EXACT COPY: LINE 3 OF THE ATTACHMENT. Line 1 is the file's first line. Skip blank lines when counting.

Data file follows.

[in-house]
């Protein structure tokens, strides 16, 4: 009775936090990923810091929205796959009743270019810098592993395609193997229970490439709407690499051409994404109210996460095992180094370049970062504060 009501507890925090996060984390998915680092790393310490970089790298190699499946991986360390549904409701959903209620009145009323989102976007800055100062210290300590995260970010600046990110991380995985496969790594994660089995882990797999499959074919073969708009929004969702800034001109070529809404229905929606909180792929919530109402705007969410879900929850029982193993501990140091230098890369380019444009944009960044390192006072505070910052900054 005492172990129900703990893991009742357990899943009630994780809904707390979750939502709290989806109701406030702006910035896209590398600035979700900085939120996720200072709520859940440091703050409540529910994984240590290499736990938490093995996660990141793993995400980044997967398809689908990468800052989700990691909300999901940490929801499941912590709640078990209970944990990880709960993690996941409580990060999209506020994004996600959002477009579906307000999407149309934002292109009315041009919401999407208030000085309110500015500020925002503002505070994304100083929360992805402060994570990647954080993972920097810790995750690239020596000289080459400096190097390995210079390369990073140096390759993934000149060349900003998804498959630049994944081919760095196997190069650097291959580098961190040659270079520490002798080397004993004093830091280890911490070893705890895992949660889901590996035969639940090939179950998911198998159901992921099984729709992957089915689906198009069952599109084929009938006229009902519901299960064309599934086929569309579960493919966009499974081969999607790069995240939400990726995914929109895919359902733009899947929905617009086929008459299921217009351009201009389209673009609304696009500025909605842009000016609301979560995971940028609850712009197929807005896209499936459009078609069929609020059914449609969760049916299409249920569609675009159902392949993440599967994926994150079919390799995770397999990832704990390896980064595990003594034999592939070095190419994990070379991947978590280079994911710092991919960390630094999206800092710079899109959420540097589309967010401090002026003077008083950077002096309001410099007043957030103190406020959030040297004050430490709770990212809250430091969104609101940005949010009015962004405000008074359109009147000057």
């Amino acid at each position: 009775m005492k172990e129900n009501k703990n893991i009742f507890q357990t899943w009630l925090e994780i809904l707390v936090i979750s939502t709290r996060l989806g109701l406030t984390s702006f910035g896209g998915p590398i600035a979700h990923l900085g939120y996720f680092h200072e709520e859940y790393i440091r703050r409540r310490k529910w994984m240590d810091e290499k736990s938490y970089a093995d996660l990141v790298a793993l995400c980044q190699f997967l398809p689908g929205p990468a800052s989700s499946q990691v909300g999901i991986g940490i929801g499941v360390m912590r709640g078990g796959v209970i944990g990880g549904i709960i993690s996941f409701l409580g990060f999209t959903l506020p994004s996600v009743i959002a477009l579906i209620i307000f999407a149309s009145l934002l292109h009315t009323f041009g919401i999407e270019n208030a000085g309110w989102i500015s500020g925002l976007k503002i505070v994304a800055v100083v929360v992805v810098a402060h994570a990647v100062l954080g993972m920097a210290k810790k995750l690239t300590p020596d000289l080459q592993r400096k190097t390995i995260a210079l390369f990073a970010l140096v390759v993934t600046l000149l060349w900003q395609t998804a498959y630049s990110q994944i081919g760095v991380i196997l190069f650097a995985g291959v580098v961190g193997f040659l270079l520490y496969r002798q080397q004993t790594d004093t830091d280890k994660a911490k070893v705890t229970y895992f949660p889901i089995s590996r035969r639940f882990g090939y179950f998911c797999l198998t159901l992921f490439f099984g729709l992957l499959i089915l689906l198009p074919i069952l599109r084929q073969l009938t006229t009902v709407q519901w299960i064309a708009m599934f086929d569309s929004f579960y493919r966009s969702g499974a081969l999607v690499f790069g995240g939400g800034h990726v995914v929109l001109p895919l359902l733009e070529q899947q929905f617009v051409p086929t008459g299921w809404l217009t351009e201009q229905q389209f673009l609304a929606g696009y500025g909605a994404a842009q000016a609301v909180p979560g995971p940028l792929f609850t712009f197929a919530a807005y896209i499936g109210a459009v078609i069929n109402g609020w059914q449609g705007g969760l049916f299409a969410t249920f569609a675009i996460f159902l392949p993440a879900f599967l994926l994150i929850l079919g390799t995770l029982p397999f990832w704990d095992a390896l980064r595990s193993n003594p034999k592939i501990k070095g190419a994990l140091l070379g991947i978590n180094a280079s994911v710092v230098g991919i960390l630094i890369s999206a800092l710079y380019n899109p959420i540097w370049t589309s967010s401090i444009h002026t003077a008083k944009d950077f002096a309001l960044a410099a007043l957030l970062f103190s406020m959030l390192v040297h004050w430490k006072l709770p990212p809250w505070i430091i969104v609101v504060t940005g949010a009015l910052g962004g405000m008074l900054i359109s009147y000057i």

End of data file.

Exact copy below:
């Amino acid at each position: 009775m005492k172990e129900n009501k703990n893991i009742f507890q357990t899943w009630l925090e994780i809904l707390v936090i979750s939502t709290r996060l989806g109701l406030t984390s702006f910035g896209g998915p590398i600035a979700h990923l900085g939120y996720f680092h200072e709520e859940y790393i440091r703050r409540r310490k529910w994984m240590d810091e290499k736990s938490y970089a093995d996660l990141v790298a793993l995400c980044q190699f997967l398809p689908g929205p990468a800052s989700s499946q990691v909300g999901i991986g940490i929801g499941v360390m912590r709640g078990g796959v209970i944990g990880g549904i709960i993690s996941f409701l409580g990060f999209t959903l506020p994004s996600v009743i959002a477009l579906i209620i307000f999407a149309s009145l934002l292109h009315t009323f041009g919401i999407e270019n208030a000085g309110w989102i500015s500020g925002l976007k503002i505070v994304a800055v100083v929360v992805v810098a402060h994570a990647v100062l954080g993972m920097a210290k810790k995750l690239t300590p020596d000289l080459q592993r400096k190097t390995i995260a210079l390369f990073a970010l140096v390759v993934t600046l000149l060349w900003q395609t998804a498959y630049s990110q994944i081919g760095v991380i196997l190069f650097a995985g291959v580098v961190g193997f040659l270079l520490y496969r002798q080397q004993t790594d004093t830091d280890k994660a911490k070893v705890t229970y895992f949660p889901i089995s590996r035969r639940f882990g090939y179950f998911c797999l198998t159901l992921f490439f099984g729709l992957l499959i089915l689906l198009p074919i069952l599109r084929q073969l009938t006229t009902v709407q519901w299960i064309a708009m599934f086929d569309s929004f579960y493919r966009s969702g499974a081969l999607v690499f790069g995240g939400g800034h990726v995914v929109l001109p895919l359902l733009e070529q899947q929905f617009v051409p086929t008459g299921w809404l217009t351009e201009q229905q389209f673009l609304a929606g696009y500025g909605a994404a842009q000016a609301v909180p979560g995971p940028l792929f609850t712009f197929a919530a807005y896209i499936g109210a459009v078609i069929n109402g609020w059914q449609g705007g969760l049916f299409a969410t249920f569609a675009i996460f159902l392949p993440a879900f599967l994926l994150i929850l079919g390799t995770l029982p397999f990832w704990d095992a390896l980064r595990s193993n003594p034999k592939i501990k070095g190419a994990l140091l070379g991947i978590n180094a280079s994911v710092v230098g991919i960390l630094i890369s999206a800092l710079y380019n899109p959420i540097w370049t589309s967010s401090i444009h002026t003077a008083k944009d950077f002096a309001l960044a410099a007043l957030l970062f103190s406020m959030l390192v040297h004050w430490k006072l709770p990212p809250w505070i430091i969104v609101v504060t940005g949010a009015l910052g962004g405000m008074l900054i359109s009147y000057i």